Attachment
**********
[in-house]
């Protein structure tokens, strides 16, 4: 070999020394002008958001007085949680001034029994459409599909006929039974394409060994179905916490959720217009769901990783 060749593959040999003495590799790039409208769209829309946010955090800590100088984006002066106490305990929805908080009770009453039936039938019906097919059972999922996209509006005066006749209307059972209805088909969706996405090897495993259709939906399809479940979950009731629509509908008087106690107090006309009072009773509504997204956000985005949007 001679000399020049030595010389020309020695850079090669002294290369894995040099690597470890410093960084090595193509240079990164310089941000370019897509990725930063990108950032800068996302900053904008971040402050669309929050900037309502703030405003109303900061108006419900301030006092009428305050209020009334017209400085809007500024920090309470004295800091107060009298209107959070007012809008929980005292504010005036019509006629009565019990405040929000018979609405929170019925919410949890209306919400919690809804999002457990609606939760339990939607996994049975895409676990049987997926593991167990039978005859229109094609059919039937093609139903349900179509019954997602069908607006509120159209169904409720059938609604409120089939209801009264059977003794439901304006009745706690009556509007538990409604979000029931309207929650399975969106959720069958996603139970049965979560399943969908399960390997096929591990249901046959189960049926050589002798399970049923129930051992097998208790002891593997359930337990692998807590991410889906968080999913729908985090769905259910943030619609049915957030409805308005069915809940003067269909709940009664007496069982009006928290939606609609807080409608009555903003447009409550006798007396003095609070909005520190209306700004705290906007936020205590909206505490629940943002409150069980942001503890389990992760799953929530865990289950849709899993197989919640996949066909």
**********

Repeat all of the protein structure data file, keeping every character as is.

[in-house]
């Protein structure tokens, strides 16, 4: 070999020394002008958001007085949680001034029994459409599909006929039974394409060994179905916490959720217009769901990783 060749593959040999003495590799790039409208769209829309946010955090800590100088984006002066106490305990929805908080009770009453039936039938019906097919059972999922996209509006005066006749209307059972209805088909969706996405090897495993259709939906399809479940979950009731629509509908008087106690107090006309009072009773509504997204956000985005949007 001679000399020049030595010389020309020695850079090669002294290369894995040099690597470890410093960084090595193509240079990164310089941000370019897509990725930063990108950032800068996302900053904008971040402050669309929050900037309502703030405003109303900061108006419900301030006092009428305050209020009334017209400085809007500024920090309470004295800091107060009298209107959070007012809008929980005292504010005036019509006629009565019990405040929000018979609405929170019925919410949890209306919400919690809804999002457990609606939760339990939607996994049975895409676990049987997926593991167990039978005859229109094609059919039937093609139903349900179509019954997602069908607006509120159209169904409720059938609604409120089939209801009264059977003794439901304006009745706690009556509007538990409604979000029931309207929650399975969106959720069958996603139970049965979560399943969908399960390997096929591990249901046959189960049926050589002798399970049923129930051992097998208790002891593997359930337990692998807590991410889906968080999913729908985090769905259910943030619609049915957030409805308005069915809940003067269909709940009664007496069982009006928290939606609609807080409608009555903003447009409550006798007396003095609070909005520190209306700004705290906007936020205590909206505490629940943002409150069980942001503890389990992760799953929530865990289950849709899993197989919640996949066909």